Mark Zuckerberg is having a very busy week in Washington.
The Facebook founder and CEO will testify at a hearing before the House Energy and Commerce Committee on Wednesday, April 11, at 10 am Eastern. He appeared at a joint hearing before the Senate Judiciary and Senate Commerce, Science, and Transportation committees on Tuesday.
Zuckerberg will answer questions about Facebook’s handling of user information and data privacy. The appearance comes in the wake of the Cambridge Analytica scandal that left the information of tens of millions of Facebook users exposed and amid enduring questions about how Russia and other groups have used the platform to influence US politics.
Zuckerberg on Tuesday faced a variety of questions from 44 senators, ranging from whether Facebook is a monopoly from Sen. Lindsey Graham (R-SC) to how he protects his own privacy from Sen. Dick Durbin (D-IL). Senators seemed on different pages and, at times, confused about what Facebook does, what its problems are, and how they should be fixed.
Zuckerberg on multiple occasions declined to give specifics on questions or said his team would get back to lawmakers with answers. He was largely successful in his mission to avoid making news.
Zuckerberg will probably get grilled with many of the same questions he got from the Senate on the House side on Wednesday. House Energy and Commerce Committee Chair Rep. Greg Walden (R-OR) and ranking member Rep. Frank Pallone Jr. (D-NJ) in a statement on Wednesday said their hearing with Zuckerberg will be an “important opportunity to shed light on critical consumer data privacy issues and help all Americans better understand what happens to their personal information online.”
“We want [Zuckerberg] to account for Facebook’s failure to protect their user data and then, of course, their subsequent failure to take any meaningful action for years,” Pallone said in a phone interview with Vox.
A Facebook spokesperson confirmed Zuckerberg’s Senate and House hearings in an email.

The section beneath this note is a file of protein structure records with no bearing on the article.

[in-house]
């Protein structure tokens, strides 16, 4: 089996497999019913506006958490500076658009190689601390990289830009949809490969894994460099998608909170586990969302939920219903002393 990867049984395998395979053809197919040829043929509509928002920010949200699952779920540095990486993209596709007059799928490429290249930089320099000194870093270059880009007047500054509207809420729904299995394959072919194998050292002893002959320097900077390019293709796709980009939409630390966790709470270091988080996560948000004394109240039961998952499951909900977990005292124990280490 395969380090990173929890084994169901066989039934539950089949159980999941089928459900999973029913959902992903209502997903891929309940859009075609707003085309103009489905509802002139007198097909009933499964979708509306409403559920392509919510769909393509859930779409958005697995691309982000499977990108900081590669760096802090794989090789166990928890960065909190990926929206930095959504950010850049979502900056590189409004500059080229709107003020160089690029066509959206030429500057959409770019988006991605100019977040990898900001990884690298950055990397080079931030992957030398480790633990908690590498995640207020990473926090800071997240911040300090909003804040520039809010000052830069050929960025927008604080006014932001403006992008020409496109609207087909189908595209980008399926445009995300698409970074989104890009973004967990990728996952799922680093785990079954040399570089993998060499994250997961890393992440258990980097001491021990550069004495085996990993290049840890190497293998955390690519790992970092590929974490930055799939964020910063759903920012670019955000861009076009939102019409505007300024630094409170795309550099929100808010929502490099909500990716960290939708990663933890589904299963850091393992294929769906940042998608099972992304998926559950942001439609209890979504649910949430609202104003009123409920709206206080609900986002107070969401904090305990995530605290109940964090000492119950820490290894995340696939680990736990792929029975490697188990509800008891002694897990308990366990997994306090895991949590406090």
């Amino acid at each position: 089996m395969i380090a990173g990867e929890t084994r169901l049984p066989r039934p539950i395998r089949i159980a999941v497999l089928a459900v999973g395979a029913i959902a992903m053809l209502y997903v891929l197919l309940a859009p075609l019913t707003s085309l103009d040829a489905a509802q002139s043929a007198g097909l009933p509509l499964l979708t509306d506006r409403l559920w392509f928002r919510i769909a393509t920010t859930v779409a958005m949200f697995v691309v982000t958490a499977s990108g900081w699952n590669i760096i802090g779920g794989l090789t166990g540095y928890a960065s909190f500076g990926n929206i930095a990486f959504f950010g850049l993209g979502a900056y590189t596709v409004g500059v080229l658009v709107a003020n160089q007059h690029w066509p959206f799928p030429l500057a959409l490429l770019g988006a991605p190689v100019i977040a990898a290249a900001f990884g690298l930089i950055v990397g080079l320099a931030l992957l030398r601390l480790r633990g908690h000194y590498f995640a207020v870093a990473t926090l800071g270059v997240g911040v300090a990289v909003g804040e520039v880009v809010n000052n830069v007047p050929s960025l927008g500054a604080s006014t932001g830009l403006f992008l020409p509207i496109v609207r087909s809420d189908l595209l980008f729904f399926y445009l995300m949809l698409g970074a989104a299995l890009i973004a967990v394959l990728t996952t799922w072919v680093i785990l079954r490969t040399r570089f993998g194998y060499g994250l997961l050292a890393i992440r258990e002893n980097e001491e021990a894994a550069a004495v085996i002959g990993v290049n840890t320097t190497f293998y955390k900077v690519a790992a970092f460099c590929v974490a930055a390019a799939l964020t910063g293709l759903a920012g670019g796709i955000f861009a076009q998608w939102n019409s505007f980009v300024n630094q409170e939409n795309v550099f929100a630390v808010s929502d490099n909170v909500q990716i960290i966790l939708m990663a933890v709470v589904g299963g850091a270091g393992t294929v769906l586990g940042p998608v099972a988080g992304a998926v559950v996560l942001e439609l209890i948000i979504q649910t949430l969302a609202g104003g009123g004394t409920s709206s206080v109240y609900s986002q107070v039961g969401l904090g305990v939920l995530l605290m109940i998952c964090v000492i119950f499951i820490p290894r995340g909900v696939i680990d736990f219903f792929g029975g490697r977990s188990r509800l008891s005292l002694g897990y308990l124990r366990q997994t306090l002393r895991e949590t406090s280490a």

The Cambridge Analytica scandal has Facebook under a spotlight
Facebook and Zuckerberg have come under harsh scrutiny following revelations that Cambridge Analytica, a data analytics firm used by the Trump campaign in the 2016 election, secretly harvested personal data from 87 million of its users. Facebook’s early efforts to contain the scandal fell short, and Zuckerberg was silent about the matter for five days before issuing a statement on it.
Zuckerberg, 33, has since spoken to multiple media outlets about the scandal and questions around Facebook’s handling of its users’ data and information. In tandem, he and the Facebook team are also working to address continued questions over its role in facilitating Russian meddling in the 2016 election. Facebook last week revealed it had uncovered and removed more content from a Kremlin-linked troll farm that sought to influence the 2016 campaign.
Representatives for Facebook, Twitter, and Google testified before Congress regarding Russian disinformation last fall. Zuckerberg and the other companies’ top executives did not attend.
Vox’s Ezra Klein spoke with Zuckerberg in a recent podcast, in which the tech executive admitted the company still has a lot of work to do. “I think we will dig through this hole, but it will take a few years,” Zuckerberg said. “I wish I could solve all these issues in three months or six months, but I just think the reality is that solving some of these questions is just going to take a longer period of time.”
He may not have a lot of time to act — at least not ahead of the congressional committee hearings.
How to watch Zuckerberg’s hearing before the House Energy and Commerce Committee
When: Wednesday, April 11, at 10 am ET
Where: Capitol Hill, Washington, DC